Justin Dorn remembered attending a Juneau-Douglas High School boys soccer game when he was about 7 or 8 years old.
As he watched the game with his father, Dorn said his father leaned over and made a prediction for the future.
"I remember watching the team play when I was younger and my dad said I could play with these guys when I got older," Dorn said on Friday. "He said I could even be better than they were."
It's a decade later and Dorn is not only the best player for the Crimson Bears, but earlier this week the Juneau senior was honored as the state's high school boys soccer player of the year. Dorn and East Anchorage High School's Kelly Ridge, the girls player of the year, will both be eligible to compete for the national player of the year award.
The two Alaskans were nominated by the state's high school coaches association, with the final honors being made by a panel of judges selected by Gatorade sports beverage and Scholastic Coach & Athletic Director magazine. The award not only honors the athletic ability of the two players, but it also honors their academic and team leadership abilities.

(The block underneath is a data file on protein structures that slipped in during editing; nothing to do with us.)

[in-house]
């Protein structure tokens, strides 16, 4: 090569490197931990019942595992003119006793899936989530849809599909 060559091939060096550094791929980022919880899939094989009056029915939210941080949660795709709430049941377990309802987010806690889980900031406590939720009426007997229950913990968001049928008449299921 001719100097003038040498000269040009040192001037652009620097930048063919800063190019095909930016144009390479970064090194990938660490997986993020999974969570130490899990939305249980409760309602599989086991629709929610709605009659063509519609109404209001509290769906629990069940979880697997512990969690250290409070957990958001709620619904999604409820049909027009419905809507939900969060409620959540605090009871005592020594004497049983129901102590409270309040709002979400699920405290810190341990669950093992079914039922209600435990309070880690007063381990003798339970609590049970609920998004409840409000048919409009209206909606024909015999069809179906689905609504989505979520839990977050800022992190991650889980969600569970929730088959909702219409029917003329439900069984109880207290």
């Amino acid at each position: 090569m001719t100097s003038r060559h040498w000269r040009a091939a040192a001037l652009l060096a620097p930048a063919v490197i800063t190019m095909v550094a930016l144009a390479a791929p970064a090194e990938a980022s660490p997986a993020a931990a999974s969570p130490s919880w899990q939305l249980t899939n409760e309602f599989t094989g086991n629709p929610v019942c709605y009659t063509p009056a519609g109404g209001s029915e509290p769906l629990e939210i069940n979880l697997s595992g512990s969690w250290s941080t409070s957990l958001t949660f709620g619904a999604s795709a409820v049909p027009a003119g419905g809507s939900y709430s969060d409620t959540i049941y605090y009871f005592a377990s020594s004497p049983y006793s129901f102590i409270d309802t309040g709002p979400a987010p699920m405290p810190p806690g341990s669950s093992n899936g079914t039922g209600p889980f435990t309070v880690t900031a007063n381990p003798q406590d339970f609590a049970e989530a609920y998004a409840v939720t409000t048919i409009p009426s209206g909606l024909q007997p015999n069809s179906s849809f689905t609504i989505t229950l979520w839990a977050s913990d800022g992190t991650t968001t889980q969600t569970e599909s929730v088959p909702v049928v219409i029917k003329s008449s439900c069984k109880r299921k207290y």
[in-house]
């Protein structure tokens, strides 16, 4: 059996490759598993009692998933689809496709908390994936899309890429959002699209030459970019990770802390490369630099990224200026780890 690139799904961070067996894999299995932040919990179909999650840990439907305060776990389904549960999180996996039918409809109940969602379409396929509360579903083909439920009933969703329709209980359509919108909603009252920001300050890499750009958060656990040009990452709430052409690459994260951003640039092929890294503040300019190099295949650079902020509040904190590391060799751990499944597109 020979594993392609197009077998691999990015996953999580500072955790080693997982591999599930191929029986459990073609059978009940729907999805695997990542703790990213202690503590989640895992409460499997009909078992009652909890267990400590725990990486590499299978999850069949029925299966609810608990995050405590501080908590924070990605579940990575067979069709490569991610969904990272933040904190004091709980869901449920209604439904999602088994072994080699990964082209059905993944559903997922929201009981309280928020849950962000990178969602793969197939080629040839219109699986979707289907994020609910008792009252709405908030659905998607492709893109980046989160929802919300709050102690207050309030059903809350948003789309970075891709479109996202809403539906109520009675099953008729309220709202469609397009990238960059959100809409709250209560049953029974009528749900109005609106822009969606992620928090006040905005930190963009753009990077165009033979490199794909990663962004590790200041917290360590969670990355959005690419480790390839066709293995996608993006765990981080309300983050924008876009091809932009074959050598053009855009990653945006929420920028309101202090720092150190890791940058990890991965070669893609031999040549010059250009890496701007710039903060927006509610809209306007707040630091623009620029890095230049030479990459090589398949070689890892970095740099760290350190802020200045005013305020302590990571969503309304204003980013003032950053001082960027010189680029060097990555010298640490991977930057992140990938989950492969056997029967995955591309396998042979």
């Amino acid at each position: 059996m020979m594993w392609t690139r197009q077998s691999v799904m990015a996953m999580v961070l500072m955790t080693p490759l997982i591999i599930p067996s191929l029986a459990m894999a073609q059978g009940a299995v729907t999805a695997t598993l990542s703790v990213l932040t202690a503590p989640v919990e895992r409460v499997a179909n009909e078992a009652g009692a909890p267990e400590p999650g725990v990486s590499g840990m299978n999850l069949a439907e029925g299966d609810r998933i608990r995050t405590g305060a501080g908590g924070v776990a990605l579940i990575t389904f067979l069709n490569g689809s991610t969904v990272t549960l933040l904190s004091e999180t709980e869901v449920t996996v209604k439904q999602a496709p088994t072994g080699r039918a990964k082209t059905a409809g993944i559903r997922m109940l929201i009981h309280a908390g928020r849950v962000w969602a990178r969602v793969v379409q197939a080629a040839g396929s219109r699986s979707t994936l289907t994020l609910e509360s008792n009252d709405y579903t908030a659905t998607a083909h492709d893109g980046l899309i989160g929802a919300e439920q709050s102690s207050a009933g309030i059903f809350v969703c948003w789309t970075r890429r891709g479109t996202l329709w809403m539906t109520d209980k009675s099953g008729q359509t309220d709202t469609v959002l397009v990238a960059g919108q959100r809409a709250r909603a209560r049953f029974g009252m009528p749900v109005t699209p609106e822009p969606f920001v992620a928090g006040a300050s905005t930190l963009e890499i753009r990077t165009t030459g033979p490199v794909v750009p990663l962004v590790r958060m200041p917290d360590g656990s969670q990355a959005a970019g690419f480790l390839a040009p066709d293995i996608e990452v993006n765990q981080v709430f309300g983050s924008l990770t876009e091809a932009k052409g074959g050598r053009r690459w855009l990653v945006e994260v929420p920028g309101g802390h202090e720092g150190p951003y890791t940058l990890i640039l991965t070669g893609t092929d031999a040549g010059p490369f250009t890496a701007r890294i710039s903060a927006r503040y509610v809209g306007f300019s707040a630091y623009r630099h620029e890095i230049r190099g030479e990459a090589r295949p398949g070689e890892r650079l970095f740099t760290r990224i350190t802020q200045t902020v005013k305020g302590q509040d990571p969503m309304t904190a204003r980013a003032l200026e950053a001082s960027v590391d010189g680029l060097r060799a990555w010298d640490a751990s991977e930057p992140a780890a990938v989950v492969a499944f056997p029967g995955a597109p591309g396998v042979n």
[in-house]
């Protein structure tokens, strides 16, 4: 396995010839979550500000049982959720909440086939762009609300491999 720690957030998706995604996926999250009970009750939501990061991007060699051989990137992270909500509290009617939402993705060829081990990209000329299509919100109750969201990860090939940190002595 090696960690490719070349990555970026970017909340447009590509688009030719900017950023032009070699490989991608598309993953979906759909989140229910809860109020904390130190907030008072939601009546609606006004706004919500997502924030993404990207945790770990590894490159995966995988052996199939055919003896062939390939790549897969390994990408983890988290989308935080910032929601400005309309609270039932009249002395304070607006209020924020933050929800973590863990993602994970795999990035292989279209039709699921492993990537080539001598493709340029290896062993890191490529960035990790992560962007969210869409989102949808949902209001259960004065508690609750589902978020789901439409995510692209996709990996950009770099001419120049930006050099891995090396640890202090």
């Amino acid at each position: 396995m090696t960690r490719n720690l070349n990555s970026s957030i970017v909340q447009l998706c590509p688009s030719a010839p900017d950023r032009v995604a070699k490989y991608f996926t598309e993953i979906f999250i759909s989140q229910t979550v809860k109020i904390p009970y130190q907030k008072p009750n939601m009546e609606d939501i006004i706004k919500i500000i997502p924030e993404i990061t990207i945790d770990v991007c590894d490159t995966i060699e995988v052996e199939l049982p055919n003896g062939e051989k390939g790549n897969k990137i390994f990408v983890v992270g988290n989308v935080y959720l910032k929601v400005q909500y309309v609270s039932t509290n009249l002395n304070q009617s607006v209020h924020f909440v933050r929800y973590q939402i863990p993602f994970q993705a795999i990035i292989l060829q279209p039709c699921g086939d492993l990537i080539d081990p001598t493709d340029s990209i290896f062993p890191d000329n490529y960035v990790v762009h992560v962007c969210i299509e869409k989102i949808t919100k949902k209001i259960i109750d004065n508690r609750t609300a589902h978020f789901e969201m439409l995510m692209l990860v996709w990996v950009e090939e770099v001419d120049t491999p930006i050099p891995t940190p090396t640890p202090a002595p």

Dorn, who has a 3.7 GPA and has qualified for the state debate tournament, plans to sign an NCAA Letter of Intent later this month to play soccer for Gonzaga University. Dorn said he hopes to study physical therapy or sports medicine at college, then seeing if he has an opportunity to play professional soccer when he graduates. In the meantime, his goal is to help Gonzaga qualify for the NCAA tournament next fall.
"That would be the greatest opportunity, to play for a national championship," Dorn said. "That's what you dream of as a kid."
Juneau boys soccer coach Gary Lehnhart said Dorn is the first player of the year - boys or girls - to come from Juneau-Douglas High School. Both Dorn and Lehnhart said the award shows how far Juneau's soccer program has come in recent years.
As a junior last year, Dorn set what Lehnhart believes to be a state record in scoring 28 goals and adding six assists in just 17 games. Dorn only had one assist (no goals) as a freshman defender, and he scored just twice as a sophomore forward.